Diplomatic Agenda: Somalia still tense despite global goodwill..

Halkaan ka akhri

Somali President Sheikh Sharif Ahmed (right).

Somali President Sheikh Sharif Ahmed (right). Sheikh Sharif actually came close to death on Tuesday when an SU-23 missile was fired at his plane as it approached Mogadishu after a stopover in Nairobi on his way from the Brussels conference.. Photo/FILE 

By HENRY OWOUR Posted Friday, May 1 2009 at 19:05

Attempts to end the conflict in Somalia is gaining international support with the recent pledge of $213.3 million (Sh16.8 billion) at a conference in Brussels.

The latest move came after the new Somalia President, Sheikh Sharif Ahmed, received a very warm welcome at an African Union summit in Addis Ababa.

Days before his arrival in Addis, Sheikh Sharif could not imagine he would be welcome in the capital of the state whose troops he fled in 2006.

But, one would have assumed that having been the leader of the Islamic Courts Union that once led Somalia, Sheikh Sharif would be adored and that the radical Al-Shabaab would dare not harm him as they tried on many occasions against the more secular Abdullahi Yusuf Ahmed, who resigned in December.

Sheikh Sharif actually came close to death on Tuesday when an SU-23 missile was fired at his plane as it approached Mogadishu after a stopover in Nairobi on his way from the Brussels conference.

The SU-23 is an anti-aircraft gun made in the former Soviet Union. It is a deadly weapon that can knock down any aircraft. It was the type of the weapons loaded on MV Faina that was freed by Somali pirates in March.

Sheikh Sharif was lucky. His aides say the artillery came too close but did not find its target, as the weapon needs good aiming.

Radical elements

Already, even before the attack, the African Mission in Somalia (Amisom) was receiving calls from the radical Al-Shabaab group that they should leave Somalia. Sheikh Dahir Aweys, who has a big following among radical elements has declared that he will never have talks with Sheikh Sharif’s Transitional Federal Government (TFG) before Amisom troops quit the country.

But Amisom has only 4,300 soldiers out of the targeted 8,000. The force that is only staffed by Uganda and Burundi cannot be judged as a failure as it is yet to achieve its targeted number.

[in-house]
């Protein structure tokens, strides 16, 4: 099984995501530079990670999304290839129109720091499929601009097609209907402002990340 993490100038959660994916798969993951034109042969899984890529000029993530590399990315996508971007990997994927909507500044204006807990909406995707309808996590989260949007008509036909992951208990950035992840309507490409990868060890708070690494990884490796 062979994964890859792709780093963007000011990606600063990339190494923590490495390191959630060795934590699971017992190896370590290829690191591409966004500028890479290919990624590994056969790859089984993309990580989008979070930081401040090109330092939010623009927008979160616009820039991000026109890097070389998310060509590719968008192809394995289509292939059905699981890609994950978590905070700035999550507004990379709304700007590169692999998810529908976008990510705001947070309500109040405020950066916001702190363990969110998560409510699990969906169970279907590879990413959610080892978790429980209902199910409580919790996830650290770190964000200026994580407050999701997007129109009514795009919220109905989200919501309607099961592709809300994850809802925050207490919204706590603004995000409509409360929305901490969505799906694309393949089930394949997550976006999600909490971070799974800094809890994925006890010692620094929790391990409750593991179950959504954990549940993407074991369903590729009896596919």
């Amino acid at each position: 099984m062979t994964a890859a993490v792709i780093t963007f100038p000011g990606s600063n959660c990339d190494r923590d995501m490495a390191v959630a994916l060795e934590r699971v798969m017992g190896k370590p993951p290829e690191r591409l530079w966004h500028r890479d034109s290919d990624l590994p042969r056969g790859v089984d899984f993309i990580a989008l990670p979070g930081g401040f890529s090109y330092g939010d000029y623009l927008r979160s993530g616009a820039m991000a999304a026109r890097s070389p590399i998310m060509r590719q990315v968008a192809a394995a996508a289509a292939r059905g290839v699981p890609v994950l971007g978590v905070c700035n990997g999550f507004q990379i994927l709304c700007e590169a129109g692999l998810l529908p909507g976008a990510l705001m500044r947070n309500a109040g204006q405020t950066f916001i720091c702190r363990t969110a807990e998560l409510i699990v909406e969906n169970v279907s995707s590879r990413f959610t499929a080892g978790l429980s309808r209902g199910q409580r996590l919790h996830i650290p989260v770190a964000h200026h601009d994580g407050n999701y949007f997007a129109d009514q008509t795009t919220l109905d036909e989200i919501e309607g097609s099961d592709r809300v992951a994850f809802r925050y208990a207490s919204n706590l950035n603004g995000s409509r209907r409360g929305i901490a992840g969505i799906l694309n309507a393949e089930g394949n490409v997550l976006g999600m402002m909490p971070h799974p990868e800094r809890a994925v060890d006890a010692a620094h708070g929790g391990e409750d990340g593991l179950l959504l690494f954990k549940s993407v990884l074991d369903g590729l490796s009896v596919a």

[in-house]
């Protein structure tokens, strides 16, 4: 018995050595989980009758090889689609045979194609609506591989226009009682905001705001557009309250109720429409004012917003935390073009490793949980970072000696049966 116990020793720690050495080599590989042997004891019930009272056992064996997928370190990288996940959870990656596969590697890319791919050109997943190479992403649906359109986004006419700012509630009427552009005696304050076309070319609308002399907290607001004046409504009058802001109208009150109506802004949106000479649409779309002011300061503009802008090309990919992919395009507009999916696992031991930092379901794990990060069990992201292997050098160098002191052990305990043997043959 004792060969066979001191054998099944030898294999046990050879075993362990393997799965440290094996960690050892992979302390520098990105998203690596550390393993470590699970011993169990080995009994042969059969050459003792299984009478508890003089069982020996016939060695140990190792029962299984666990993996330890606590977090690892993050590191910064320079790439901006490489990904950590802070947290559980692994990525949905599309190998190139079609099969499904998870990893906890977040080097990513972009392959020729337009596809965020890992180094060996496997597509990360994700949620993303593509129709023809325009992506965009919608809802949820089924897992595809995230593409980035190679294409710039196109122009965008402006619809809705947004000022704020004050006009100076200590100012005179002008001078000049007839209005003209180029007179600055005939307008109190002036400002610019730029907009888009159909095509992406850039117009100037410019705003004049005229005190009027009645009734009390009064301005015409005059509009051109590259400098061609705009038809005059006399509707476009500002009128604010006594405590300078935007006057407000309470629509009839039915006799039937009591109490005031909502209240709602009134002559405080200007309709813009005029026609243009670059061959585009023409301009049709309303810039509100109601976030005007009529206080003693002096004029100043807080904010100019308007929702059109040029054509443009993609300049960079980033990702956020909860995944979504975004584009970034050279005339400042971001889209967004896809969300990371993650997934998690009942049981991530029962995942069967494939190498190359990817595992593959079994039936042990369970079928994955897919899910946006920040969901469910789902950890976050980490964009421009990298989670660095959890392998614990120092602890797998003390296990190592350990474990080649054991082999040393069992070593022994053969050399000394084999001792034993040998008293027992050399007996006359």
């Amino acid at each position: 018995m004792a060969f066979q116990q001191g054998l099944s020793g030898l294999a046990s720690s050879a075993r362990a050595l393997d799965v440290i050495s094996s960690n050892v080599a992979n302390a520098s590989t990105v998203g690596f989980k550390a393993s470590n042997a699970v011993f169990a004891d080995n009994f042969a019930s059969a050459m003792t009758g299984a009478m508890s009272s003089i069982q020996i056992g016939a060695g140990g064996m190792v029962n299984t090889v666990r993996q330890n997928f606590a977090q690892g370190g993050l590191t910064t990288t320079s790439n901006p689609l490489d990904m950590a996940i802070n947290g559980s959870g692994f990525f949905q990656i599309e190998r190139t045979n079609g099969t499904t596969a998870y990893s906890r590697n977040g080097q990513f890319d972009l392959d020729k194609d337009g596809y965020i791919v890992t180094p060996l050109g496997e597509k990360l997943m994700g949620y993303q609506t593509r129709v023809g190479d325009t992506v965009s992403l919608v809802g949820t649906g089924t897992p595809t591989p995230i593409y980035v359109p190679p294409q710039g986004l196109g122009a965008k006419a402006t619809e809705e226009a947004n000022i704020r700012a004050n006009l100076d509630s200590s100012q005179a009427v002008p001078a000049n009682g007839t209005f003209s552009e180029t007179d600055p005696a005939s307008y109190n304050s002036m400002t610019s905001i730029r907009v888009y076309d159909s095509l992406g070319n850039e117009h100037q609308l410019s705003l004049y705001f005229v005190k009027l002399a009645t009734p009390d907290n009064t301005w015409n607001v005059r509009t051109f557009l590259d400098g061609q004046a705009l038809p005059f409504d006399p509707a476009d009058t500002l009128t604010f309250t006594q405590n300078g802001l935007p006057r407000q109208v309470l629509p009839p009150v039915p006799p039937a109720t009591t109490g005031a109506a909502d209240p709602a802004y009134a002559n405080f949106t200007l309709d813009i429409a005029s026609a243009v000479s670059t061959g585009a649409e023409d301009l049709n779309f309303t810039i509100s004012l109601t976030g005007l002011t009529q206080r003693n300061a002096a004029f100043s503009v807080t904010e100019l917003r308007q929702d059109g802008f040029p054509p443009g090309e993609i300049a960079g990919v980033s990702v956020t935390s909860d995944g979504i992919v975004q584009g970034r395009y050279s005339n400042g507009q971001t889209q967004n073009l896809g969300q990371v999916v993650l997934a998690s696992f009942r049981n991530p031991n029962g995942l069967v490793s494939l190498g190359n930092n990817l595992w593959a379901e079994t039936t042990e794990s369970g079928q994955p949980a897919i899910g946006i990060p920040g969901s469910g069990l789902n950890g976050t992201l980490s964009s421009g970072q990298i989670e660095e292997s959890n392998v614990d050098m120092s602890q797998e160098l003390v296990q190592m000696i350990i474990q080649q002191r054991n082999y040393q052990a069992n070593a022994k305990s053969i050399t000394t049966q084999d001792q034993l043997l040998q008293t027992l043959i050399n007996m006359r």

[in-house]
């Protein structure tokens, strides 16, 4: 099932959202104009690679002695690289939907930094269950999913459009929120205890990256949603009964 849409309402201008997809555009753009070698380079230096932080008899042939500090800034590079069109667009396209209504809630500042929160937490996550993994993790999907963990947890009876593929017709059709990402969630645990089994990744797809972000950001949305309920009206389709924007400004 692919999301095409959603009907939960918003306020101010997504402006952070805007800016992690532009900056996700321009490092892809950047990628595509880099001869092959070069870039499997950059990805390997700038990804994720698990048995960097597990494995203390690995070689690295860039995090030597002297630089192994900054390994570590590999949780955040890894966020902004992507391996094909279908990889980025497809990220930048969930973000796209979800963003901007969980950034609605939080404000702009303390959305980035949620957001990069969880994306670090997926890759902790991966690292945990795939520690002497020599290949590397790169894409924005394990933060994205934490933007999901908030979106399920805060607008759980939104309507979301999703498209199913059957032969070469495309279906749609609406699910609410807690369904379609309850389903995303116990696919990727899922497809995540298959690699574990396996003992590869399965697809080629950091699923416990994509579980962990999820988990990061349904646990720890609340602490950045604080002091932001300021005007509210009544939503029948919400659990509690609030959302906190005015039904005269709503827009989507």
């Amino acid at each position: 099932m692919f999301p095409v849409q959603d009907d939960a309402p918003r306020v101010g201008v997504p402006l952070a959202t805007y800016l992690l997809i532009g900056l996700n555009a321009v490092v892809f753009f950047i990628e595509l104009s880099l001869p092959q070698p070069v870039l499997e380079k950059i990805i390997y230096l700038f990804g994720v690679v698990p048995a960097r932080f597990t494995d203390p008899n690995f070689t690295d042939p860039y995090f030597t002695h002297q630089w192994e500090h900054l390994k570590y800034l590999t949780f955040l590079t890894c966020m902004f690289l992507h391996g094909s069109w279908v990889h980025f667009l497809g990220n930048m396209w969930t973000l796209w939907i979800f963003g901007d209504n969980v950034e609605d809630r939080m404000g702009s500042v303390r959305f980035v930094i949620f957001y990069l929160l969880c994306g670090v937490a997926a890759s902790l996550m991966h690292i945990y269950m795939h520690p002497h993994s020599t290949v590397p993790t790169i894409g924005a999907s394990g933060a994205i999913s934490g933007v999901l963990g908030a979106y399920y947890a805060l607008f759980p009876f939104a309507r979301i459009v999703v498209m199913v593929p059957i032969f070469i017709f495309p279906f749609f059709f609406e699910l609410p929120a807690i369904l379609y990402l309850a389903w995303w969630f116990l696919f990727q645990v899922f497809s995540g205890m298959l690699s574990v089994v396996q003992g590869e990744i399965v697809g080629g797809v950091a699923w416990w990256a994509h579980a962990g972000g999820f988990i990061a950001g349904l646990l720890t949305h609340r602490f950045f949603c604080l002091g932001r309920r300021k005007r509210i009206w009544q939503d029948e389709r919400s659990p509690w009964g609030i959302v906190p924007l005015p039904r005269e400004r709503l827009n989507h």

Among countries that have pledged troops to Somalia are Nigeria, Malawi and Ghana.

Nigeria and Malawi, in particular, have been putting off deployment of troops for a long time. Nigeria repeated their troop pledge in Brussels last week.

At the meeting, Kenya, Egypt and France pledged to avail their facilities for training Somali personnel.

The goodwill at the summit was major. Among the big donors were Japan’s $9 million, Italy gave $5 million while Spain contributed $7 million. Other contributors were Britain ($14 million), US ($50 million) and the European Union ($94 million). Malta, as small as it is, pledged $10,000.

But, at the same time, Somali groups are yet to extend a hand of friendship to each other. As a sign of the tension, Sheikh Aweys told a rally in Mogadishu: “I do not recognise the government [of President Sheikh Sharif] because it is not a sovereign government and it is commanded by foreign powers.”

The irony is that Sheikh Aweys and Sheikh Sharif were once in the same government as part of the Islamic Courts Union. At the same time, there is a moderate group known as Ahlu Sunna Waljamaa that has Ethiopian links and which is out to destroy the radical Al-Shabaab, mainly in South Central Somalia. On its part, Al-Shabaab is supported by Eritrea.

One would expect that Sharif’s government would seek the support of Ahlu Sunna in battling Al-Shabaab, but the truth is that Sheikh Sharif fears that Ahlu Sunna may become too powerful and turn against his government.

There is also the Hizbul Islam, which is a merger of four radical groups, but less radical than Al-Shabaab.

Al-Shabaab has demanded the immediate withdrawal of AU peacekeepers from Somalia but the AU special envoy, Mr Nicholas Bwakira, has stated that the force is in Somalia at the invitation of the government and won’t leave unless told to do so by the government.

President Sharif himself says the withdrawal of Amisom must be preceded by reconciliation.

Military courts

But, the signs are that very soon, Sheikh Aweys will start setting up military courts in Mogadishu. At that point, President Sharif will have to show who calls the shots and to do that, he needs international support.

It is time therefore for Nigeria, Ghana and Malawi to keep their pledge and send troops to Somalia and, Amisom needs to receive funds pledged for its use directly and not through the AU headquarters in Addis Ababa as much of it is getting eaten up in the system.

Sourse Daily Nation


%d bloggers like this: